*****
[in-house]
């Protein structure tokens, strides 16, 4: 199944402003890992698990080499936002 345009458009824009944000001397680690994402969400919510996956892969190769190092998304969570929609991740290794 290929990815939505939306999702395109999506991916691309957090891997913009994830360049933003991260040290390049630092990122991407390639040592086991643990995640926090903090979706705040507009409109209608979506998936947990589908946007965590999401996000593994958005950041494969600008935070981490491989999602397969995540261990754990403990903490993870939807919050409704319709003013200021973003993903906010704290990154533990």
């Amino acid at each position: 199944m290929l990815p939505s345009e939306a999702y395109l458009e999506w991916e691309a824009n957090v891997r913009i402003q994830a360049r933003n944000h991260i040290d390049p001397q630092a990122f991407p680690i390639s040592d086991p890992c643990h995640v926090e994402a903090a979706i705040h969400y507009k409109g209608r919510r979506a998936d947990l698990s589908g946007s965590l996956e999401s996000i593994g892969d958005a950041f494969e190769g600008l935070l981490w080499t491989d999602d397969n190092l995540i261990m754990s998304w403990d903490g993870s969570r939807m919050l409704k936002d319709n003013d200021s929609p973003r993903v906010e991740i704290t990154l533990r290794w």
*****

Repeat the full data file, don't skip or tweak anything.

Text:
[in-house]
């Protein structure tokens, strides 16, 4: 199944402003890992698990080499936002 345009458009824009944000001397680690994402969400919510996956892969190769190092998304969570929609991740290794 290929990815939505939306999702395109999506991916691309957090891997913009994830360049933003991260040290390049630092990122991407390639040592086991643990995640926090903090979706705040507009409109209608979506998936947990589908946007965590999401996000593994958005950041494969600008935070981490491989999602397969995540261990754990403990903490993870939807919050409704319709003013200021973003993903906010704290990154533990």
């Amino acid at each position: 199944m290929l990815p939505s345009e939306a999702y395109l458009e999506w991916e691309a824009n957090v891997r913009i402003q994830a360049r933003n944000h991260i040290d390049p001397q630092a990122f991407p680690i390639s040592d086991p890992c643990h995640v926090e994402a903090a979706i705040h969400y507009k409109g209608r919510r979506a998936d947990l698990s589908g946007s965590l996956e999401s996000i593994g892969d958005a950041f494969e190769g600008l935070l981490w080499t491989d999602d397969n190092l995540i261990m754990s998304w403990d903490g993870s969570r939807m919050l409704k936002d319709n003013d200021s929609p973003r993903v906010e991740i704290t990154l533990r290794w």